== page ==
The ability for a chief executive to simply author dicta which are to affect the lives of millions is not democracy; it is a form of totalitarian control. Recently a certain president of a Western hemisphere nation was heavily criticized outside his country; his most recent actions have been described as
a radical lurch toward authoritarianism by a leader with unchecked power.
This isn’t Mahmoud Ahmadinejad; this time It’s Hugo Chavez, Venezuelan president.
Chavez is more or less getting himself carte blanche from his congress, allowing him to essentially wave any law into existence that he might want to have. This is, of course, disturbing — yet you won’t hear many right-wing apologists for Il Duce decrying his ability to behave more or less as Chavez. (Or, for that matter, the Iranina president.)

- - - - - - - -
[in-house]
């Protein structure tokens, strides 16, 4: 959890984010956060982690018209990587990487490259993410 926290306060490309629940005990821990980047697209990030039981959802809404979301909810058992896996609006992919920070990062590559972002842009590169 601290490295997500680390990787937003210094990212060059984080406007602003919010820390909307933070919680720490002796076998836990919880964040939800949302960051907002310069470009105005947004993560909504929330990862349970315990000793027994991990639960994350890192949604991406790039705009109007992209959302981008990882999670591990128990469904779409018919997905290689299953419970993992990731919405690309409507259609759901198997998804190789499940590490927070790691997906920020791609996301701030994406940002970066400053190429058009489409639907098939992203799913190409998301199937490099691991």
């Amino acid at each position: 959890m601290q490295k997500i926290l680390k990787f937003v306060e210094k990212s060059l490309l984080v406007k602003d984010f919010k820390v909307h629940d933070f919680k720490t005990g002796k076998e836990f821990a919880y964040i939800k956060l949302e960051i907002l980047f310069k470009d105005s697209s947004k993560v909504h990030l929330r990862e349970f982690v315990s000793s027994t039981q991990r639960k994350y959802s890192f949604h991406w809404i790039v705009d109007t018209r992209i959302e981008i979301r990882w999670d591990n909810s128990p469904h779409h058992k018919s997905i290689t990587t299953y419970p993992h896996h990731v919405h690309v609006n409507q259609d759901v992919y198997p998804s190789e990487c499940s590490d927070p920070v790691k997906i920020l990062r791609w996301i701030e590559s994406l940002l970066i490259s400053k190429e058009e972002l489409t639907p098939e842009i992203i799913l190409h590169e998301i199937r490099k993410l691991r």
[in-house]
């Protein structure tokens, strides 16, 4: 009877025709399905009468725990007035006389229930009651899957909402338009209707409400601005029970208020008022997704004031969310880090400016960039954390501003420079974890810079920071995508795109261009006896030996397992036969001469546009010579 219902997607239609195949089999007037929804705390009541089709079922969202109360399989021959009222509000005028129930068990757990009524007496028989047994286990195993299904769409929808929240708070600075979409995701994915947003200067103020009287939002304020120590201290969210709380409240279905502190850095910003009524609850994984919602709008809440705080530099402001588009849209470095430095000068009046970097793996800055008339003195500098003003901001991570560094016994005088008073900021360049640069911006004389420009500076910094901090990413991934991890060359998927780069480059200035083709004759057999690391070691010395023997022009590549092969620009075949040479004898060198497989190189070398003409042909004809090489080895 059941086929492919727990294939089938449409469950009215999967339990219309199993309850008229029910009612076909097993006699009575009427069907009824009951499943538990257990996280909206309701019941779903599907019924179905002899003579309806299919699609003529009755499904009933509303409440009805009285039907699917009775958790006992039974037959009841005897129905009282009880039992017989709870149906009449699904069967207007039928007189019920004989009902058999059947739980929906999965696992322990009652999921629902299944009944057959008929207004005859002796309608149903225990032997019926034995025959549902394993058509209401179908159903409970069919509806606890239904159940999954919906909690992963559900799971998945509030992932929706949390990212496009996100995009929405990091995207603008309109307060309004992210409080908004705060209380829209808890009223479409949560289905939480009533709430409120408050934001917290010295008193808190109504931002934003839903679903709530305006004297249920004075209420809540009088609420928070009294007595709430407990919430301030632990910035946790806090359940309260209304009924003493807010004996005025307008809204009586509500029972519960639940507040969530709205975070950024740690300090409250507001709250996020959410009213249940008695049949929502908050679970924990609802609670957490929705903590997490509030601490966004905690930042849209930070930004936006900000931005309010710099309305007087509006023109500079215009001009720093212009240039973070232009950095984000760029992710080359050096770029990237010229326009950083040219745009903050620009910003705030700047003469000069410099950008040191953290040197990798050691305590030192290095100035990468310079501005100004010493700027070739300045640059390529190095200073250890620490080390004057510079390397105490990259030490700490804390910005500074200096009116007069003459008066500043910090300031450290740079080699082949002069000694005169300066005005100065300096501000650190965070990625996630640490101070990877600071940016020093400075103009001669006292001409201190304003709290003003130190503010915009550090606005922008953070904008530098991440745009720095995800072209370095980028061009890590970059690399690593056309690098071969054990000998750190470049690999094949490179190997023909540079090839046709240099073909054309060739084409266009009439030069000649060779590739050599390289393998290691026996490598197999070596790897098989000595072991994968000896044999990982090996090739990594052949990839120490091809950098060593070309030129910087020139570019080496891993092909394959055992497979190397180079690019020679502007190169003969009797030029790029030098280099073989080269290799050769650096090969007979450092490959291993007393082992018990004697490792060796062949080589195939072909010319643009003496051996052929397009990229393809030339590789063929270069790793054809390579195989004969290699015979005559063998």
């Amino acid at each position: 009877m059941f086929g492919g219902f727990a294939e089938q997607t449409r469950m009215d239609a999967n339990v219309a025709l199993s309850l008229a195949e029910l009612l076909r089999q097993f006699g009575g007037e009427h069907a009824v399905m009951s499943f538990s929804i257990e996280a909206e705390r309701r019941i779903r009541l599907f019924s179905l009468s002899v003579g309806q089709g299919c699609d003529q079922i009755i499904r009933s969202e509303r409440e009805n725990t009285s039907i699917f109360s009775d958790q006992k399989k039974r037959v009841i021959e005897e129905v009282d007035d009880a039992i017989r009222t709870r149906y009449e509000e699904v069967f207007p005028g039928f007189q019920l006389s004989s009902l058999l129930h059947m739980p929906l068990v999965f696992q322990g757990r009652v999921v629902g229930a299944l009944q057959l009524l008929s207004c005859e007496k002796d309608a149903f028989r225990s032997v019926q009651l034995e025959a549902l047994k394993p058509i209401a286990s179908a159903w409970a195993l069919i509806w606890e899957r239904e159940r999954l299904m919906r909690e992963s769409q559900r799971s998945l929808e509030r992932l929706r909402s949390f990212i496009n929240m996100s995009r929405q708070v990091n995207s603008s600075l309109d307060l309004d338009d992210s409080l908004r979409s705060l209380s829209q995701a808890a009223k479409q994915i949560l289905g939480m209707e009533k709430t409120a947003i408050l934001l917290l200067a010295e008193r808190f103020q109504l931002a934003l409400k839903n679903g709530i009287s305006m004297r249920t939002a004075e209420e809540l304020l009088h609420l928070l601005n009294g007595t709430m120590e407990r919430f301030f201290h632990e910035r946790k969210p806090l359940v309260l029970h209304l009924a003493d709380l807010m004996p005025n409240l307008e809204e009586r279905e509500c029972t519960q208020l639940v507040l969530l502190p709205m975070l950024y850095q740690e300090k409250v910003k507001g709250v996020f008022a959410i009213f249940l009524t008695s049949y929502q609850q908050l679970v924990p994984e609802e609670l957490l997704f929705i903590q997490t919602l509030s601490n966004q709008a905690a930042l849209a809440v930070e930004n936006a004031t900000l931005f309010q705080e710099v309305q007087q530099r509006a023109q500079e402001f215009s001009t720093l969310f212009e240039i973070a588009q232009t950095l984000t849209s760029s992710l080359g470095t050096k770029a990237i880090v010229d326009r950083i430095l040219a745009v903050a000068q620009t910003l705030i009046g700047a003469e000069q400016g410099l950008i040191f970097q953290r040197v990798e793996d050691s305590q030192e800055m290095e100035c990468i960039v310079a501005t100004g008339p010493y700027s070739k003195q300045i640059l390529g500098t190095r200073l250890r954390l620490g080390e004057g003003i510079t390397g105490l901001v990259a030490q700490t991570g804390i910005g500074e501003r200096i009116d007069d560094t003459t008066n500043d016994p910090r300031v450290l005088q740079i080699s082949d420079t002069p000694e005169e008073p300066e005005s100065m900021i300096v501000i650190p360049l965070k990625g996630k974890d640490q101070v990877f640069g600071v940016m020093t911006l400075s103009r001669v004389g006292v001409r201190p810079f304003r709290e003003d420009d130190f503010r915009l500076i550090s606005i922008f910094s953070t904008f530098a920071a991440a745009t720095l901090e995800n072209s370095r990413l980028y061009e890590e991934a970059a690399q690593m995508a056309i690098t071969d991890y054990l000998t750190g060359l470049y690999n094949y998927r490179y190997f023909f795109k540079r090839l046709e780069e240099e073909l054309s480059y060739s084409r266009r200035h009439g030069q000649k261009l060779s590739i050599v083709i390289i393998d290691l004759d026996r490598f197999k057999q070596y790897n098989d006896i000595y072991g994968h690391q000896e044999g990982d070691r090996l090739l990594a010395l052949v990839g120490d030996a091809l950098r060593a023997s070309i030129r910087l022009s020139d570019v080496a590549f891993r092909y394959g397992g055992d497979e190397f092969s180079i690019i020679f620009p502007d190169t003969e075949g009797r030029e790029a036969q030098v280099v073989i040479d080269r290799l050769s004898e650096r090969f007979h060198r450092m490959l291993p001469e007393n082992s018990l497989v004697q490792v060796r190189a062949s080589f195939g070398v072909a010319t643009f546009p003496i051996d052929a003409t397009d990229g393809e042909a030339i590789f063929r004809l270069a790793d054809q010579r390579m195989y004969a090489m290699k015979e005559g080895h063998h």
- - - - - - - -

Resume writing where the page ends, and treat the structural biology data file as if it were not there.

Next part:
After all, Bush is the one who’s requiring hand-picked overseers to approve of all Federal actions in the US government, a de facto fifth column that makes it impossible for any department to function without his direct approval. This isn’t simply micromanagement gone mad; it’s an almost breathtaking level of control being exerted over an allegedly free and self-determining government.
Where are the anti-dictator protesters when you need them most? Oh yeah — they’re squealing about Chavez.
Meanwhile, in his continuing efforts to preserve his shitty legacy, the Textard is now suggesting in a recent speech that CEOs are overpaid.
“Government should not decide compensation for America’s corporate executives,” the White House said in a report ahead of Bush’s speech. “But the salaries and bonuses of CEOs should be based on their success at improving their companies and building value for their shareholders.”
Based on that metric, I’d say Bush owes each of us something on the order of (cue Dr. Evil gesture) one billion dollars.
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